Meet the elusive grey jay, top choice for Canada's national bird

To some, the choice to dub the grey jay Canada’s national bird is as surprising as the U.S. presidential election results.

If you live in Toronto and have never heard of the grey jay, you're not alone

ROM ornithologist Mark Peck said the grey jay is a good choice for Canada's national bird because it's tough, friendly and gregarious, like many Canadians. (Laura DaSilva/CBC )

To some, the choice to dub the grey jay Canada's national bird is as surprising as the U.S. presidential election results.

The Royal Canadian Geographical Society announced Wednesday the grey jay trumped more high-profile contenders, including the common loon, snowy owl and Canada goose after a country-wide vote and formal debate.The naming marked the culmination of its much-squawked-about National Bird Project.

The nod for the grey jay, also known as the whiskey jack, is ruffling the feathers of many Torontonians who are asking, "The grey what?"

CBC Toronto flapped over to the Royal Ontario Museum to ask ornithologist Mark Peck why the winged winner is an enigma in the city and why the decision isn't strictly for the birds.

"It's an exciting day to be a grey jay," he said. "We're all very excited about it."

He said the tough and gregarious cousin of the crow and raven is found in every province and territory and lives in Canada year-round, unlike Canadian geese and other species that migrate south in the winter.

The grey jay was chosen as the top nominee for Canada's top bird because it can be found across the entire country and embodies the Canadian spirit, the Canadian Geographical Society says (Frank and Sandra Horvath/Canadian Geographic )

He explained how the grey jay fits into the Canadian psyche.

"They're friendly. They're fun. They're interesting," he said. "They're scavengers. They know how to make things work in Canada."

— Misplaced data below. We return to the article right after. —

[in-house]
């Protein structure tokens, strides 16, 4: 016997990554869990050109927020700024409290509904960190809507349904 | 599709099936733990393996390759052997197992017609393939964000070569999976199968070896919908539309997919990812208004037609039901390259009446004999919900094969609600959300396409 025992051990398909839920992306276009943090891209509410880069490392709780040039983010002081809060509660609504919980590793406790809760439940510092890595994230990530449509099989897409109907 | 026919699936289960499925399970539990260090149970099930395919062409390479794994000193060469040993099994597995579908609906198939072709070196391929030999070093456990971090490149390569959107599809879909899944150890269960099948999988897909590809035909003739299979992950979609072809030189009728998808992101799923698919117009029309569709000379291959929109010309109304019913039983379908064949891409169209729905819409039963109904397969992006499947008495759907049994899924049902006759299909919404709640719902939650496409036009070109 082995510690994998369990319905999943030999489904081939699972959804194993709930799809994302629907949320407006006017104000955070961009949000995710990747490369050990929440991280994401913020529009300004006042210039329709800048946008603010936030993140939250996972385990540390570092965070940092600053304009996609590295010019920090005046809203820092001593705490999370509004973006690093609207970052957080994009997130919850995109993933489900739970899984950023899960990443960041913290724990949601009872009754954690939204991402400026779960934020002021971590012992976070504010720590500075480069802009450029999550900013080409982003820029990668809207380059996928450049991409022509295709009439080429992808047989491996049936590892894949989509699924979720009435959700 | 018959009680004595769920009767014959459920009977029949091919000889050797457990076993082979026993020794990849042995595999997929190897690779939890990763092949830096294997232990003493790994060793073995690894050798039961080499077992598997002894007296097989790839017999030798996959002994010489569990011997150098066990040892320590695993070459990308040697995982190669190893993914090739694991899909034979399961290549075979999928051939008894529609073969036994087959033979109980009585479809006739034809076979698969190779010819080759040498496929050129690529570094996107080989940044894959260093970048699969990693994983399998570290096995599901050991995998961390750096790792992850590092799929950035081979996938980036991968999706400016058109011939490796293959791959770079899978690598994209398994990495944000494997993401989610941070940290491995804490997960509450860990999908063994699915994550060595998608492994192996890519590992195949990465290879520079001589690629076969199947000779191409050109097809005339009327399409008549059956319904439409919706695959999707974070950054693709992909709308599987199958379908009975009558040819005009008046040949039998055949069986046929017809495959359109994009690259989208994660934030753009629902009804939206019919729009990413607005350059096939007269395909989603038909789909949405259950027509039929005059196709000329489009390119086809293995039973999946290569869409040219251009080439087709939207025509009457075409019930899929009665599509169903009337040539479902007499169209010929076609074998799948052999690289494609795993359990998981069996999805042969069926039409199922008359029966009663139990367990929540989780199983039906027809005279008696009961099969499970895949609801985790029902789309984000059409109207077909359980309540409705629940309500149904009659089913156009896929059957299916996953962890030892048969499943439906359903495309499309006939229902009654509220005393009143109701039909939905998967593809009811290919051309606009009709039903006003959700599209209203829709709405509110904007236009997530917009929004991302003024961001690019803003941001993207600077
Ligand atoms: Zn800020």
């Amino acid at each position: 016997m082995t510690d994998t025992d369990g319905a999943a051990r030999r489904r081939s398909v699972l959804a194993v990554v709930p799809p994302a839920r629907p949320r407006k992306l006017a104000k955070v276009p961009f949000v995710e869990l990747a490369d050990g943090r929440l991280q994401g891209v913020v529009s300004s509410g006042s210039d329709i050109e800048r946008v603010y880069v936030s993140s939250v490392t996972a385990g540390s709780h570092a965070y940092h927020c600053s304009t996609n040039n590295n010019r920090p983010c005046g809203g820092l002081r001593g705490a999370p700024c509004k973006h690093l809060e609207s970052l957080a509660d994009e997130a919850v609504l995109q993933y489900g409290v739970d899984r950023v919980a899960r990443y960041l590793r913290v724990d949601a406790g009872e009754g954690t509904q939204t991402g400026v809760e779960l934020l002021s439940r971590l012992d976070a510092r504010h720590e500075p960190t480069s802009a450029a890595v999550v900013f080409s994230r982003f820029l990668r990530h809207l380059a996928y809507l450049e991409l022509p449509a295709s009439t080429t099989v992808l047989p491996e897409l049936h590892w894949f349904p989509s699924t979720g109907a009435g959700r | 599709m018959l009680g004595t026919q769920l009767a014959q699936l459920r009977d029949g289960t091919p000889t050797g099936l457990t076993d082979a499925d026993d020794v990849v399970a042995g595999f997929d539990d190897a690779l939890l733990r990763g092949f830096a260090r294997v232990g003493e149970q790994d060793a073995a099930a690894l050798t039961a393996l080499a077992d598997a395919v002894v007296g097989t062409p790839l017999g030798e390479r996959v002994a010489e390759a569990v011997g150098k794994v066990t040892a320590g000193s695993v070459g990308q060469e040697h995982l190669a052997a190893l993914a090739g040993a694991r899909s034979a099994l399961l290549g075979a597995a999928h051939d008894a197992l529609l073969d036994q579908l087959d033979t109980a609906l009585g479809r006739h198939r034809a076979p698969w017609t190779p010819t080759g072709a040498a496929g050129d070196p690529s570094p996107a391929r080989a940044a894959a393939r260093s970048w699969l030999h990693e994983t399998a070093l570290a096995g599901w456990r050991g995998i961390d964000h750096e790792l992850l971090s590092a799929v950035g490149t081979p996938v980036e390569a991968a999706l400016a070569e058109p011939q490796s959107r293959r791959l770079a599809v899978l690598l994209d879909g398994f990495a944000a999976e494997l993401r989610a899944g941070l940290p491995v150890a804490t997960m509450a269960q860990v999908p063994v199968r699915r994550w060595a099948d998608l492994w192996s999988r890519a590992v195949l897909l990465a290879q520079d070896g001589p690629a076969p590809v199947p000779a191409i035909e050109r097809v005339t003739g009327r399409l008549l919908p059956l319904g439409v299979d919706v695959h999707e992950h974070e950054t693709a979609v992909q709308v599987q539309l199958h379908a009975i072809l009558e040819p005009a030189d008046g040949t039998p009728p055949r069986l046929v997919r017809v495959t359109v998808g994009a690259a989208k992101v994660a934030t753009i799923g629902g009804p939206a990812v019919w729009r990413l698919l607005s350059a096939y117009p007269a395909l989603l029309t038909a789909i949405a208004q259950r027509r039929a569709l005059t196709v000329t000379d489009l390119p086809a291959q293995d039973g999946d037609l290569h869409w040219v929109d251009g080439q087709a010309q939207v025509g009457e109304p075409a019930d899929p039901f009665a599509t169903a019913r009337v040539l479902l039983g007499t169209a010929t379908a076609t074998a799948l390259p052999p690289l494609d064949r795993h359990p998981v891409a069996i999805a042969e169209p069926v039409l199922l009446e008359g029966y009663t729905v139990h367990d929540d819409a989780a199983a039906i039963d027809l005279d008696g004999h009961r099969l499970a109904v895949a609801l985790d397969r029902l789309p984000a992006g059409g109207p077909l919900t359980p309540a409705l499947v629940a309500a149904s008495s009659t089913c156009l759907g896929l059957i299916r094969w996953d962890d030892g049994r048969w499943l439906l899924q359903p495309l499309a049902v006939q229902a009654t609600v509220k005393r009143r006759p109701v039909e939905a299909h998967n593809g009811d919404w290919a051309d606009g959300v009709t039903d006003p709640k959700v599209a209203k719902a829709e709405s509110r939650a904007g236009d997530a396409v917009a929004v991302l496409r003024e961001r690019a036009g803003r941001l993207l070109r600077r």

They thrive in winter, nesting in the harshest, darkest months of the year and have been recorded incubating eggs in snowstorms at temperatures as cold as -30 C.

"We should learn from the grey jay," he said. "Grey jays are survivors and they've done it beautifully in Canada for thousands of years."

You won't find a grey jay in Toronto 

But if you live in Toronto, don't go running for your binoculars just yet. Peck explained grey jays live in the boreal forests and subalpine regions and don't adapt well in places as far south as Toronto.

If you're looking to take a selfie with a grey jay, you'll have to head north.

"Easiest way to see a grey jay is to take a camping trip up to Algonquin Park for the weekend," he said. "Bring a little bit of bread or some peanuts with you, put your hand out, and there will probably be a grey jay in your hand in about five minutes."

It's a 'win-win' regardless of which bird won 

The loon actually led Canadian Geographic's national poll of 50,000 respondents with nearly 14,000 votes. The snowy owl came in second and the grey jay third.

A spokesperson said staff vetoed the loon and snowy owl because they are already provincial symbols in Ontario and Quebec respectively.

"I think this was fixed," Peck quipped. "I think there was a committee made up of grey jay lovers."

Mark Peck said the ROM has gray jay specimens that date back to the late 1800s. (Laura DaSilva/CBC )

He said regardless of which bird won, the contest has piqued people's interest in ornithology and is helping inspire a new flock of bird watchers.

"All of these species show beauty of the outdoors and encourage people to get outside and look at our wildlife," he said. "It's a win-win for everybody. The grey jay just came out on top."

The federal government has not committed to appointing the grey jay Canada's national bird — or any bird for that matter — but the Canadian Geographical Society said the country's upcoming 150th anniversary would be a great time to make the idea fly.